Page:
It’s always fascinating to experience a close encounter with a wild animal, but for this US tourist it was definitely a heart racing moment when a family of wild mountain gorillas approached him. The apes proved friendlier than expected and they even spoiled the man with a grooming session. The heartwarming scene has been caught on camera!
When wildlife enthusiast John J. King II decided to visit Uganda’s Bwindi Impenetrable National Park, he only hoped to catch a glimpse of the endangered species. But he got far more than that. All of a sudden, King found himself in the a middle of a really unexpected encounter, after a group of gorillas decided to visit their camp.
Upon the very unique experience, the man was caught by a mix of feelings of both fear and excitement, but ultimately he just couldn’t believed his eyes, that was actually happening. While the man is sitting still, the young gorillas are approaching him, probably driven by curiosity, as the adults are carefully watching them from a short distance. At same point, the little ones even climb on King’s back and started grooming him.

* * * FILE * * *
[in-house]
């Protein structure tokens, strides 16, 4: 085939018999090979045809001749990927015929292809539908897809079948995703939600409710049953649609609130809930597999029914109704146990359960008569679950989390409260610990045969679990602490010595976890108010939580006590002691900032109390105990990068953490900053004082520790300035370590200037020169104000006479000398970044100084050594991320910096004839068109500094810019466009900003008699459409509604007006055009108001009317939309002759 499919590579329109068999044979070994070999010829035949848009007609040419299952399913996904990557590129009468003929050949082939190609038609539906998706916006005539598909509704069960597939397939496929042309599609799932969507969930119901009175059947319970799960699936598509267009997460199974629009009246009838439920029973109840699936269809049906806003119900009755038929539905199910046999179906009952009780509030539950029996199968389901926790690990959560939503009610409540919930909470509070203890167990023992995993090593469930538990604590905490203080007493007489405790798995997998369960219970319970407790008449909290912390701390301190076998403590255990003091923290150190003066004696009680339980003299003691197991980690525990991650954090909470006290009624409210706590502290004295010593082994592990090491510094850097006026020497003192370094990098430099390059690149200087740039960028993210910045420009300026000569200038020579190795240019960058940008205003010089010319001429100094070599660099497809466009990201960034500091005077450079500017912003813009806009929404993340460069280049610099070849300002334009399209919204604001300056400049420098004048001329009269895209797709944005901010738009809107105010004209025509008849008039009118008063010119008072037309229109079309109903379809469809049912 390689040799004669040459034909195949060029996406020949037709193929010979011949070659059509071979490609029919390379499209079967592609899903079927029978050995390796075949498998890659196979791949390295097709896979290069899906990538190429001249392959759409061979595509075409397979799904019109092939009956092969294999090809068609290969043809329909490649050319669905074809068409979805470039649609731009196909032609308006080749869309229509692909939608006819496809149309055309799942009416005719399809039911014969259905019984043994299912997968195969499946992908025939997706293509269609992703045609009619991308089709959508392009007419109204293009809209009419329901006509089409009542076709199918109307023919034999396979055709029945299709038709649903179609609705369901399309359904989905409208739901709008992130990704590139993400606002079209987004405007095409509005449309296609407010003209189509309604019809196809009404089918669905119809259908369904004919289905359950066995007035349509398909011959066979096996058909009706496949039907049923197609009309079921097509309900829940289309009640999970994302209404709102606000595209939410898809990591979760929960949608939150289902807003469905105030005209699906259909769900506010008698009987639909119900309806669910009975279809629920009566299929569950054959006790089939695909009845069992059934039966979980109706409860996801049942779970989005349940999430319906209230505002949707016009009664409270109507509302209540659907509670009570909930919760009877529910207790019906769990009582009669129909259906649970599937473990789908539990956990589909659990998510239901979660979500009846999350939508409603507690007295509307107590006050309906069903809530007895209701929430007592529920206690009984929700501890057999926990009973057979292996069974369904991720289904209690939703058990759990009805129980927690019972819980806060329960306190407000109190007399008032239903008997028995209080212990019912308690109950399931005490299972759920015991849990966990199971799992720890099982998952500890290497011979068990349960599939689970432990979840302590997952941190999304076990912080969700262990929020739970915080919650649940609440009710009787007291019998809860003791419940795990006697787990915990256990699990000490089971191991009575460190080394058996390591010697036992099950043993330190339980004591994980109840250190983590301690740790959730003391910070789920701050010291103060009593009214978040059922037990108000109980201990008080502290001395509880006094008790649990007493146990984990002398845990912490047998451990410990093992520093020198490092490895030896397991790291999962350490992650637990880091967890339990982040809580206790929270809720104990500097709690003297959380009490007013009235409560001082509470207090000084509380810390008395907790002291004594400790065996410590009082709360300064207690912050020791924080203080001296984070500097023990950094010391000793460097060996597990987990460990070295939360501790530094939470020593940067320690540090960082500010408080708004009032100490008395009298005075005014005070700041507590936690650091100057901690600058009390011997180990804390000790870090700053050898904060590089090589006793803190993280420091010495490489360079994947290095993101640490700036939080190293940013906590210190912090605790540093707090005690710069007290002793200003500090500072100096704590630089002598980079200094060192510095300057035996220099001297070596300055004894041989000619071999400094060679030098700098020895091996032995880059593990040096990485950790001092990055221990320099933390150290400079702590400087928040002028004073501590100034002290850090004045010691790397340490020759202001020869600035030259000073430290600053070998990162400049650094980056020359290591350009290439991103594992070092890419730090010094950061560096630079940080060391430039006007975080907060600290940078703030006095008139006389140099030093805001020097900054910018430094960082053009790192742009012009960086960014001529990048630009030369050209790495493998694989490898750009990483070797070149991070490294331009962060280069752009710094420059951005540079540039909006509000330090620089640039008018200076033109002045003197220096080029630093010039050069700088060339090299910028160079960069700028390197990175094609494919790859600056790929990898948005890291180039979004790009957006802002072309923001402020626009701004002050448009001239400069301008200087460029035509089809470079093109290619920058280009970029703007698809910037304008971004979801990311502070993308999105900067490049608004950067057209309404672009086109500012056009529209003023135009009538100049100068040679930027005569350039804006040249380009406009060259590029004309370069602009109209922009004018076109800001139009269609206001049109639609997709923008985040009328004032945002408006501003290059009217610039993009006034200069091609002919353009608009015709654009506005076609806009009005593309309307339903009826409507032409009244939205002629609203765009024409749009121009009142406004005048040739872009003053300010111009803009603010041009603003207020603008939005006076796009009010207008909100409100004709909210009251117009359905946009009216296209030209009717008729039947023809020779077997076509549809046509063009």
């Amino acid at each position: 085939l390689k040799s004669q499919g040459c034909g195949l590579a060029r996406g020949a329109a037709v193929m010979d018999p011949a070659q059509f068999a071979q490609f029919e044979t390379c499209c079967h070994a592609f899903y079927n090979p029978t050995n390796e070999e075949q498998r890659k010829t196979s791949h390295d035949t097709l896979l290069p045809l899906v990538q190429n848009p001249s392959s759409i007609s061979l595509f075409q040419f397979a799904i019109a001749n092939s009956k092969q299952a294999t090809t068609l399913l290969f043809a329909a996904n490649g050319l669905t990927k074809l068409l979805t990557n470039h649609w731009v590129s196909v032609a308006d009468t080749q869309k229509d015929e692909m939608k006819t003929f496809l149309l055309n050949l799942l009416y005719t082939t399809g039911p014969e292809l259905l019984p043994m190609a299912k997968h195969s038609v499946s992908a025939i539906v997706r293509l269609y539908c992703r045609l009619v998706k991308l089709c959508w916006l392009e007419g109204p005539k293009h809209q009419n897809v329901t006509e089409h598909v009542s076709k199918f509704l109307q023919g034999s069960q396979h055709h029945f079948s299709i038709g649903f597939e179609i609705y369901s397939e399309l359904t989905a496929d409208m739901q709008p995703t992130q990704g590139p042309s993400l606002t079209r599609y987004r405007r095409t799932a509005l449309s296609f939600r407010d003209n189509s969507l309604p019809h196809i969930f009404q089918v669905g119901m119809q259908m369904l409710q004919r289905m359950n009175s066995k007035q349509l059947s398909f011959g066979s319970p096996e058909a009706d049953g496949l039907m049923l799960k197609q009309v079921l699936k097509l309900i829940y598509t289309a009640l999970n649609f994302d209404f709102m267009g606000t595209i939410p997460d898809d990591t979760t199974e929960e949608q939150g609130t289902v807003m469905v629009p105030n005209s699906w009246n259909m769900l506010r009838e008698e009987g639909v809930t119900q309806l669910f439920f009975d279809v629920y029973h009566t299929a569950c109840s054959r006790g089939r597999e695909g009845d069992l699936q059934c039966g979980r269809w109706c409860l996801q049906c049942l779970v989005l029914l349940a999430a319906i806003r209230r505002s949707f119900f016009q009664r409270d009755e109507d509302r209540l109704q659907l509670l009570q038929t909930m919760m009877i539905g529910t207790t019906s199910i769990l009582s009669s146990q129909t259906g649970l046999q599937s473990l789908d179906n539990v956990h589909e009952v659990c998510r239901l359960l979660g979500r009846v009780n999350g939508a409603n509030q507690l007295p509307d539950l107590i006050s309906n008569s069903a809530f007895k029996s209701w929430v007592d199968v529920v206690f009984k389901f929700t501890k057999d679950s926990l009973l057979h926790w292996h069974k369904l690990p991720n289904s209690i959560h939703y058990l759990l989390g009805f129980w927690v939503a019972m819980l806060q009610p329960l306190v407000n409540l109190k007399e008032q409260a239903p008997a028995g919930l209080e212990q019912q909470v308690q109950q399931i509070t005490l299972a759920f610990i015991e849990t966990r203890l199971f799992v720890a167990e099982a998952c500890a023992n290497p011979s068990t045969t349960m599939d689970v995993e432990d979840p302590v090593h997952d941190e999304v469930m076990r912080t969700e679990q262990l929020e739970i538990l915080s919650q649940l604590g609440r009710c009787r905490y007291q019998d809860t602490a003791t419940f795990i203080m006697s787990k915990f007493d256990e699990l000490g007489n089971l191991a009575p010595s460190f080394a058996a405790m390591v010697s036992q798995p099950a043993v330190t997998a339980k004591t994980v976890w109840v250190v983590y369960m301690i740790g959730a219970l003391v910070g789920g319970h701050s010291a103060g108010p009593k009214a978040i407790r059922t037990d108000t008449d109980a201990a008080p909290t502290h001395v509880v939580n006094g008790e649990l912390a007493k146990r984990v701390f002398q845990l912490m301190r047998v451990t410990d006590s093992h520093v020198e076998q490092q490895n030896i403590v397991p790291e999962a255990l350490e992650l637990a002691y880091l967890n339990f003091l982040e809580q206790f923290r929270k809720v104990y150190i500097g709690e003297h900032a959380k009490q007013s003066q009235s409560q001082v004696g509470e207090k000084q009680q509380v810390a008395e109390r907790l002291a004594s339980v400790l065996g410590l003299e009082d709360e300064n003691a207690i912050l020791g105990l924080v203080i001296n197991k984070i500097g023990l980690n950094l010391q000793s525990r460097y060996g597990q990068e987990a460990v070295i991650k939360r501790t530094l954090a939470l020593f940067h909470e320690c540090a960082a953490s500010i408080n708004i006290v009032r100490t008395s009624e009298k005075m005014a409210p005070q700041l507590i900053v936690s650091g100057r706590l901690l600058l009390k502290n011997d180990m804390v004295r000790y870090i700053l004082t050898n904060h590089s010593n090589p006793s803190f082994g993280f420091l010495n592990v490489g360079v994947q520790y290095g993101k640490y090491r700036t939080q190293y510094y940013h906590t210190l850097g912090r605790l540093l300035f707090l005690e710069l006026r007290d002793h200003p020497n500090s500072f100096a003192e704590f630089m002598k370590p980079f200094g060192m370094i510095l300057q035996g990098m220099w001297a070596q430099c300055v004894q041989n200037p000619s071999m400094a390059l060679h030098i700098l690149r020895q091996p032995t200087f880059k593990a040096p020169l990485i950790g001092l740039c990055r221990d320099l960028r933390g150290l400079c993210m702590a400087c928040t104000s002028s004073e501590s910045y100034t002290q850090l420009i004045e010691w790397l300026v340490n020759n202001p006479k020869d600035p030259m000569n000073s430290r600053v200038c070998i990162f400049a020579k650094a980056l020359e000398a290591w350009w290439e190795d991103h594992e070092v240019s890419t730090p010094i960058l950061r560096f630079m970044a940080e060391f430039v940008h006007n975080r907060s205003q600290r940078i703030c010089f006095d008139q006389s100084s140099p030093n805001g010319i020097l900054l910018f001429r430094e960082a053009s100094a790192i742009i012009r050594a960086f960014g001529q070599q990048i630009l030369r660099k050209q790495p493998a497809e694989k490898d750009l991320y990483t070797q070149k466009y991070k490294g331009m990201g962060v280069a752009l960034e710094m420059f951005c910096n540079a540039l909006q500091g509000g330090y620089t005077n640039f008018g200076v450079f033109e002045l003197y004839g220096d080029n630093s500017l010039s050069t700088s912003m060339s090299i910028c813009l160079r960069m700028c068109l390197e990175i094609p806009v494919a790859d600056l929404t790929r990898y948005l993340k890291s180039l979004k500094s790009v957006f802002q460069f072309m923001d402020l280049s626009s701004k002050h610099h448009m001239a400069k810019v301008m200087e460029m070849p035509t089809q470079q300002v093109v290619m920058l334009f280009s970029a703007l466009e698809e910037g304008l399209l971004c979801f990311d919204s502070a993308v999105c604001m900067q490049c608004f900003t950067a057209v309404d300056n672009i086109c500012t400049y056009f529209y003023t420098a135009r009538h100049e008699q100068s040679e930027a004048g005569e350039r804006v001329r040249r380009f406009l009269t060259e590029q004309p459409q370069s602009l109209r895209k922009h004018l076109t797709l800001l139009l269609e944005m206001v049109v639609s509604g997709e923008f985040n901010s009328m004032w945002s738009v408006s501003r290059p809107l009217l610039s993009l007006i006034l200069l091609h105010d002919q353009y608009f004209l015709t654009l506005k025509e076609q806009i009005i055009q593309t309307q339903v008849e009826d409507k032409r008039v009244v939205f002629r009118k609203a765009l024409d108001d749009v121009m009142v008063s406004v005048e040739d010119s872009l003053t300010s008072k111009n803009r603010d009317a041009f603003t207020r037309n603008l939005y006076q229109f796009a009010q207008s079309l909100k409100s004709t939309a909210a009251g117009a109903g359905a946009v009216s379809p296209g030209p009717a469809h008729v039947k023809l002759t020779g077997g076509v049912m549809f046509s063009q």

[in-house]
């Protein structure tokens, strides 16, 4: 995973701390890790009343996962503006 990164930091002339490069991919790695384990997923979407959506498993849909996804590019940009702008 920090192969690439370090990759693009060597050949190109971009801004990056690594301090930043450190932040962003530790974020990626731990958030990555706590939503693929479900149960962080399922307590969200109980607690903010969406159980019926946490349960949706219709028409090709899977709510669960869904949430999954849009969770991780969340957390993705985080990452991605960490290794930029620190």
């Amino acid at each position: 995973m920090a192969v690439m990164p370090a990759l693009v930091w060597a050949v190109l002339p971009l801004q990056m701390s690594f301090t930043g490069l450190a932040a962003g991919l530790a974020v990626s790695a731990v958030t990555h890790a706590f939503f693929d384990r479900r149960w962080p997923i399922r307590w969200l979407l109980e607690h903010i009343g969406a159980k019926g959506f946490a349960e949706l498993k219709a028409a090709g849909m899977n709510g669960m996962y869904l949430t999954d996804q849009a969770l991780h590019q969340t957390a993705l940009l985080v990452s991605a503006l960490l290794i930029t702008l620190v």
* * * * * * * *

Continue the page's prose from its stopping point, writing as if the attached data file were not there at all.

“The trackers told us, sometimes babies might approach you, and so just basically sit there in a docile position and they will usually just move away,” King explained for National Geographic. “One of the babies grabbed my arm in a very gentle way. I just can’t tell you how gentle it was. It was like a young child touching your arm in a way that’s very endearing.”
Though they the group looked very friendly, King didn’t made any move as he was aware of how dangerous the silverback are, especially with their babies around.
“Instead of moving away, it went behind me and started to touch me on the shoulder and on the head in what was obviously grooming,” he said. “When the silverback walked up, I was transfixed and really set upon not engaging his eyes and trying to be docile.”
Watch the unique encounter here:
Though still an endangered species according to the International Union for Conservation of Nature, less than a decade ago, things have been very worse for the majestic creatures. There were only 680 individuals in the wild with half of them living in the Bwindi National Park. Now, thanks to many conservation programs, things are looking better for this species as their number grew with over 1,000 individuals worldwide.